There is a common misconception that all types of rice are health-giving. In fact this is far from true; recent research shows much of the rice eaten nowadays is destructive to health and can trigger disease. In contrast, the rice that was predominantly eaten in ancient times rejuvenates the body and provides nutrients which protect against disease.
This ancient rice, commonly known as Brown Rice; has the potential to provide you with important nutrients such as magnesium, B vitamins, vitamin E, iron, zinc, selenium, chromium [1, 2, 3, 4, 5, 6]. White rice lacks these nutrients.
Type 2 diabetes
White rice is now recognised as major cause of type 2 diabetes . The more white rice you eat, the greater the risk [8-10]. In countries where white rice is the main starchy carbohydrate it is a major risk factor . If you eat white rice only occasionally you may be thinking you are safe, however, that is not the case. It is the total affect of all the refined (white) grain which is found in bread, pies, biscuits which contribute to increasing your risk of type 2 diabetes, heart disease, and high cholesterol . Refined grains also make it harder for your body to stabilise blood sugar levels if you already have type 2 diabetes [11, 12]. Brown rice is the best option for people with diabetes, high blood sugar levels and of course for all those who want to avoid those conditions .
Preparation and Phytates
Preparation makes a huge difference to the nutrient content. Traditionally people throughout the world would soak the rice at least overnight, but often longer as part of a natural fermentation process.
We now know that substances called phytates or phytic acid present in grains are broken down by soaking in water for at least for 12 hours. If the grains are not soaked, the phytates will remove magnesium, iron, calcium, and zinc. In addition, the phytates affect the B vitamins so these too become depleted. Soaking gets rid of a large part of the phytates, while cooking gets rid of a smaller amount. So ideally do both. Soaking also helps digestion , bowels  and energy.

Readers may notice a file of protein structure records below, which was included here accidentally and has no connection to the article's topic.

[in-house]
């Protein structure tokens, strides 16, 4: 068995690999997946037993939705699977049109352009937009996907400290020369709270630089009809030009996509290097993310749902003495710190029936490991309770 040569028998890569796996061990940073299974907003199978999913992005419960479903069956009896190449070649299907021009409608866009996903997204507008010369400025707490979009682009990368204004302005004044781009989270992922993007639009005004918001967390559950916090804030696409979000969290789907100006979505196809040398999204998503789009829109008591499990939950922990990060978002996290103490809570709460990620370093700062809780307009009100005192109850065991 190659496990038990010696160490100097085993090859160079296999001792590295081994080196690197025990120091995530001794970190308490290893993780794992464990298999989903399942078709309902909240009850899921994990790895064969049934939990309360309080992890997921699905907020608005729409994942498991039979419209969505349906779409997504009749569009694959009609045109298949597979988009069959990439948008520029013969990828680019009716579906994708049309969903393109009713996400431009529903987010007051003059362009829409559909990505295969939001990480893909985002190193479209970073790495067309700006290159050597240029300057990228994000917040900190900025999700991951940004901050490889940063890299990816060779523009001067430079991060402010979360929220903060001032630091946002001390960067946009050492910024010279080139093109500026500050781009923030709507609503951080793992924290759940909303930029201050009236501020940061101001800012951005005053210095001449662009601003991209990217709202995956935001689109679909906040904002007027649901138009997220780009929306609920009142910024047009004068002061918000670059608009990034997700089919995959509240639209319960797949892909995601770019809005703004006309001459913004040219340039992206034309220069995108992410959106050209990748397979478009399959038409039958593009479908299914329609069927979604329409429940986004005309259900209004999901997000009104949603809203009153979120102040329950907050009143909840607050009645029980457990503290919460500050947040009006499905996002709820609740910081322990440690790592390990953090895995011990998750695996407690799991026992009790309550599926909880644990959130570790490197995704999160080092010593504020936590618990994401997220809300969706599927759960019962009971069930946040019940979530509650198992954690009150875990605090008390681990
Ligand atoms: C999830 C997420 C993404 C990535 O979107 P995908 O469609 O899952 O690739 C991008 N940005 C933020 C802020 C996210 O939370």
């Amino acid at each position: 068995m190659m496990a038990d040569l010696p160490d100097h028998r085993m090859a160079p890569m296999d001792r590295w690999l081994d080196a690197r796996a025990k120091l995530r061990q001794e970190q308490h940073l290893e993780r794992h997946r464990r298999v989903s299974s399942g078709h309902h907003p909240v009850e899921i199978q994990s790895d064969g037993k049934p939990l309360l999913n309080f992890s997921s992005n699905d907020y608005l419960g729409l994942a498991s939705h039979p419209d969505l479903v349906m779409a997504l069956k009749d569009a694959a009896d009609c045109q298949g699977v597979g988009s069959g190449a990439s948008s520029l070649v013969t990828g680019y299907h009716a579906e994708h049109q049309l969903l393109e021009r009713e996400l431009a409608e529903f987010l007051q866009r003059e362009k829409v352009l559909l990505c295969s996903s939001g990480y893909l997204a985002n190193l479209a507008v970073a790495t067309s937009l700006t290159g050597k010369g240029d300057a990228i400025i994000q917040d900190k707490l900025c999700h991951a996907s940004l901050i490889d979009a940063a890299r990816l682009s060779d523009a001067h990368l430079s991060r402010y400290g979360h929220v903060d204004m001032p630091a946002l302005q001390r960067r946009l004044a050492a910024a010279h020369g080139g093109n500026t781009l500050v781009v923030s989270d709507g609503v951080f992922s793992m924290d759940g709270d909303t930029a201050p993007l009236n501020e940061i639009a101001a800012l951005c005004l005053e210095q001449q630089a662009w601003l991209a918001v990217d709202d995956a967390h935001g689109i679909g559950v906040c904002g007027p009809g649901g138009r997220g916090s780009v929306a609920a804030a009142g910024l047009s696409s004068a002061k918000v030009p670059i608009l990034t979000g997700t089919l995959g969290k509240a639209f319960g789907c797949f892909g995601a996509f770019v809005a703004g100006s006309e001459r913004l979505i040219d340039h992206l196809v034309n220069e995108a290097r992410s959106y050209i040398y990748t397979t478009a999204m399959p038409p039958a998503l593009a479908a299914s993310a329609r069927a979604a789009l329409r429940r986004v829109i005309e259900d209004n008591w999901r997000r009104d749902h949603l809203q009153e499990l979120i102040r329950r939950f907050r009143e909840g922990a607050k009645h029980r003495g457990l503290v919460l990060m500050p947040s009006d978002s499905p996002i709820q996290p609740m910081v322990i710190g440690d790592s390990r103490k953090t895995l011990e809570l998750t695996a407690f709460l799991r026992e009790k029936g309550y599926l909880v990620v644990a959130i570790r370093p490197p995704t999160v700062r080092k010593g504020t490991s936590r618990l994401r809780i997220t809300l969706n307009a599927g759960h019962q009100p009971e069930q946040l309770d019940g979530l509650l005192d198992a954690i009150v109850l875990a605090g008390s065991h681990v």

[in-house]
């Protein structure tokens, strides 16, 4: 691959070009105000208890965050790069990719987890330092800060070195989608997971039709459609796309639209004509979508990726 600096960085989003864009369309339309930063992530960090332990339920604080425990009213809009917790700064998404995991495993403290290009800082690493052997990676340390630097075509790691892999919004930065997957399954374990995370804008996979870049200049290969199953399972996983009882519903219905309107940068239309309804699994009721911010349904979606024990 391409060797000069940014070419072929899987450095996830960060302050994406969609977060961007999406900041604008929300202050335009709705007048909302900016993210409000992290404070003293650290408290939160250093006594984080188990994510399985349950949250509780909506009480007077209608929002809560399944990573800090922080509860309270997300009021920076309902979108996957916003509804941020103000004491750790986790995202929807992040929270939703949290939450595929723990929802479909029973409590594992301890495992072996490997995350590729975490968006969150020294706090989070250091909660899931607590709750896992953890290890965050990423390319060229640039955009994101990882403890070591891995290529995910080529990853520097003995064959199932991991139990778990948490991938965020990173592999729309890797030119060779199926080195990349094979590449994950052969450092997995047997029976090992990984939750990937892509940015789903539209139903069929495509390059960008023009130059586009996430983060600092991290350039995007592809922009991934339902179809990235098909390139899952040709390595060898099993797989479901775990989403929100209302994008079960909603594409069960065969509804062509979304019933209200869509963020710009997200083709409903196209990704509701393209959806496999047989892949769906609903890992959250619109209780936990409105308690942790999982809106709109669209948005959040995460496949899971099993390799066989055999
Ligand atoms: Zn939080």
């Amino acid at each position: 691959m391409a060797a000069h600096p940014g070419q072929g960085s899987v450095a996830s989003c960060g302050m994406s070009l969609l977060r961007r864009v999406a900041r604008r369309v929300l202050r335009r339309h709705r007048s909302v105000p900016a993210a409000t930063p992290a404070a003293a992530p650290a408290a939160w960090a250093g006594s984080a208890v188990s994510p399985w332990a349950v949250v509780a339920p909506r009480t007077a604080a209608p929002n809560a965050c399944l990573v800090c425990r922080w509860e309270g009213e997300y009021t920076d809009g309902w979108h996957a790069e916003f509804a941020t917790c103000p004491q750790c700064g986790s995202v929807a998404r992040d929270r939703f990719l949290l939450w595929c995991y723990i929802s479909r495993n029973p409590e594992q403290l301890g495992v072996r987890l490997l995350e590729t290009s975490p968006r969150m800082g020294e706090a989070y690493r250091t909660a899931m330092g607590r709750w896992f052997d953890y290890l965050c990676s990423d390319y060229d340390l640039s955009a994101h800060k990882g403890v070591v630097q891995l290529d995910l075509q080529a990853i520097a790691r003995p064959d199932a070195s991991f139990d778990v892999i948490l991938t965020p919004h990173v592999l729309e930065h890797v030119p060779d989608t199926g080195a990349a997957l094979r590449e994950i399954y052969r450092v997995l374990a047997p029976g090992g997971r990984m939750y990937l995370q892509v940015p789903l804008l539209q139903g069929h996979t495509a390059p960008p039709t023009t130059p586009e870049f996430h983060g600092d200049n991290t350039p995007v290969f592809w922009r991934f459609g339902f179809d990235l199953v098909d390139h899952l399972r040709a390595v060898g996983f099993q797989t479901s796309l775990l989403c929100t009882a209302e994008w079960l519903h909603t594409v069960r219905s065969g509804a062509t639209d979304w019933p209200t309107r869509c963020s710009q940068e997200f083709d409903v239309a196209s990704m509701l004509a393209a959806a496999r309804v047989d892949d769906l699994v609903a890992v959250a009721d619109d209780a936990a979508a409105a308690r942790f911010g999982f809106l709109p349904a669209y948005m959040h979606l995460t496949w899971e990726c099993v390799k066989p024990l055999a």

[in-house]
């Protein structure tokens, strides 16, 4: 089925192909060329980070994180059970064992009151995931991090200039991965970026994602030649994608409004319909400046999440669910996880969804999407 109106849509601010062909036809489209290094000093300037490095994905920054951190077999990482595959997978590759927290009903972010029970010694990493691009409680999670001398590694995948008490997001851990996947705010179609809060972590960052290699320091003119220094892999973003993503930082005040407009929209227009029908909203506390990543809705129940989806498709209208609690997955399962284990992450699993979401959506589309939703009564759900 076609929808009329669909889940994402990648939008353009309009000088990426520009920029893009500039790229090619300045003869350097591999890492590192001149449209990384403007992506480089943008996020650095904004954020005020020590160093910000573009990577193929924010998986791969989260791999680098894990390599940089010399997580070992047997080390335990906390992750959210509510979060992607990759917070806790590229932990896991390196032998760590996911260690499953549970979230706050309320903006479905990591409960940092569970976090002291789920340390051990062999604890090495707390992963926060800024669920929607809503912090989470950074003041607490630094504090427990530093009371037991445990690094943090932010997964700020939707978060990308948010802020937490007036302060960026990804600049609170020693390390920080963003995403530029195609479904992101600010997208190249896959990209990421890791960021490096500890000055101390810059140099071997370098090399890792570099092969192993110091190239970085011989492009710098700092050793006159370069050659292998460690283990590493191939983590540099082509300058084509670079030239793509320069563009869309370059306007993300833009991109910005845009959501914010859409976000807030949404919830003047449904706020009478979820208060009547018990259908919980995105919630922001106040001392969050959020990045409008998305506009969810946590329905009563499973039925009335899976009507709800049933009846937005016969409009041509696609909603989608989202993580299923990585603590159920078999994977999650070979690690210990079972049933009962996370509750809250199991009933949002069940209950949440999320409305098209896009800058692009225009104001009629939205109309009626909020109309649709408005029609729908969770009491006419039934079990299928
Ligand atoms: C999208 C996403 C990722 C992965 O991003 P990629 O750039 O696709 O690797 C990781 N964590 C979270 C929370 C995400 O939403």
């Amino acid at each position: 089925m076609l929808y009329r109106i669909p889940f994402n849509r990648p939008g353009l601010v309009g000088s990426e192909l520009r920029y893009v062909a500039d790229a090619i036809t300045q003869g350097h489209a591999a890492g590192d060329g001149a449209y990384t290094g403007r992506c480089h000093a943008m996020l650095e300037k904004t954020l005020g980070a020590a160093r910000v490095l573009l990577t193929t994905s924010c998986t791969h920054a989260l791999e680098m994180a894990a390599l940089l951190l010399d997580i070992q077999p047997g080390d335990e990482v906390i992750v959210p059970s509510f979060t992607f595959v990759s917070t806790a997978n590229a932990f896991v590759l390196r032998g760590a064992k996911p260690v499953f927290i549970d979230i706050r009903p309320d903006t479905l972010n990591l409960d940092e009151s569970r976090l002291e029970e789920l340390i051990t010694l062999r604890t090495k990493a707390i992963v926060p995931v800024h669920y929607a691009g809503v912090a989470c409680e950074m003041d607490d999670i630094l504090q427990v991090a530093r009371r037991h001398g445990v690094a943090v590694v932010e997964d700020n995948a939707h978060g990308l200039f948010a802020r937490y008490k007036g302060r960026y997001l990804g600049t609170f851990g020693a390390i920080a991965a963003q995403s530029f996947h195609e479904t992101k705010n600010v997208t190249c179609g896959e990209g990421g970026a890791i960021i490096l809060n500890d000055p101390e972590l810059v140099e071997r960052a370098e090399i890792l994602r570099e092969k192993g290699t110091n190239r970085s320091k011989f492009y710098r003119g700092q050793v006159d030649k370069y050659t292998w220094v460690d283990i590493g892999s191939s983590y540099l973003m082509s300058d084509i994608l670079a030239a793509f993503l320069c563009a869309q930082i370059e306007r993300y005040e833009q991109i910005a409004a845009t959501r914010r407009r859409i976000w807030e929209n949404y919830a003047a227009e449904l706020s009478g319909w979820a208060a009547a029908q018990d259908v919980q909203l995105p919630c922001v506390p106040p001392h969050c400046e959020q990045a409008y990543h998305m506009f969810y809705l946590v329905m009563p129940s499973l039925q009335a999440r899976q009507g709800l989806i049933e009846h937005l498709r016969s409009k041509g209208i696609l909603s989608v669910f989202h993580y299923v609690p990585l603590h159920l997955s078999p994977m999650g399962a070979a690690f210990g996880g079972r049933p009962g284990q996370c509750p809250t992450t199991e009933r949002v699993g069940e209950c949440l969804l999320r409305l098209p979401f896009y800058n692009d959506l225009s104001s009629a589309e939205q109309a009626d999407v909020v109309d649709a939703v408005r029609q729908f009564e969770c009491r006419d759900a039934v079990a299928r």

It may be easier for you and your family to make the change to brown rice than you think. In one study after hearing about the nutritional advantages people were willing to change from white to brown rice , and also seemed happy with the different slightly more chewy taste [15, 2].
Contact Bay Health Clinic today to find out more or to book a consultation with one of our Naturopaths; if needed they will also prepare tailored herbal medicines and recommend supplements to help you feel your best. Call 07 571 3226 or email us: firstname.lastname@example.org
1. Finocchiaro F, Ferrari B, Gianinetti A, Dall'asta C, Galaverna G, Scazzina F, Pellegrini N: Characterization of antioxidant compounds of red and white rice and changes in total antioxidant capacity during processing. Molecular Nutrition & Food Research 2007, 51(8):1006-1019.. http://ukpmc.ac.uk/abstract/MED/17639995
2. Shobana S, Malleshi NG, Sudha V, Spiegelman D, Hong B, Hu FB, Willett WC, Krishnaswamy K, Mohan V: Nutritional and sensory profile of two Indian rice varieties with different degrees of polishing. International Journal of Food Sciences and Nutrition 2011, 62(8):800-810. http://ukpmc.ac.uk/abstract/MED/21619458
3. Meng F, Wei Y, Yang X: Iron content and bioavailability in rice. Journal of Trace Elements in Medicine and Biology 2005, 18(4):333-338.http://www.sciencedirect.com/science/article/pii/S0946672X05000416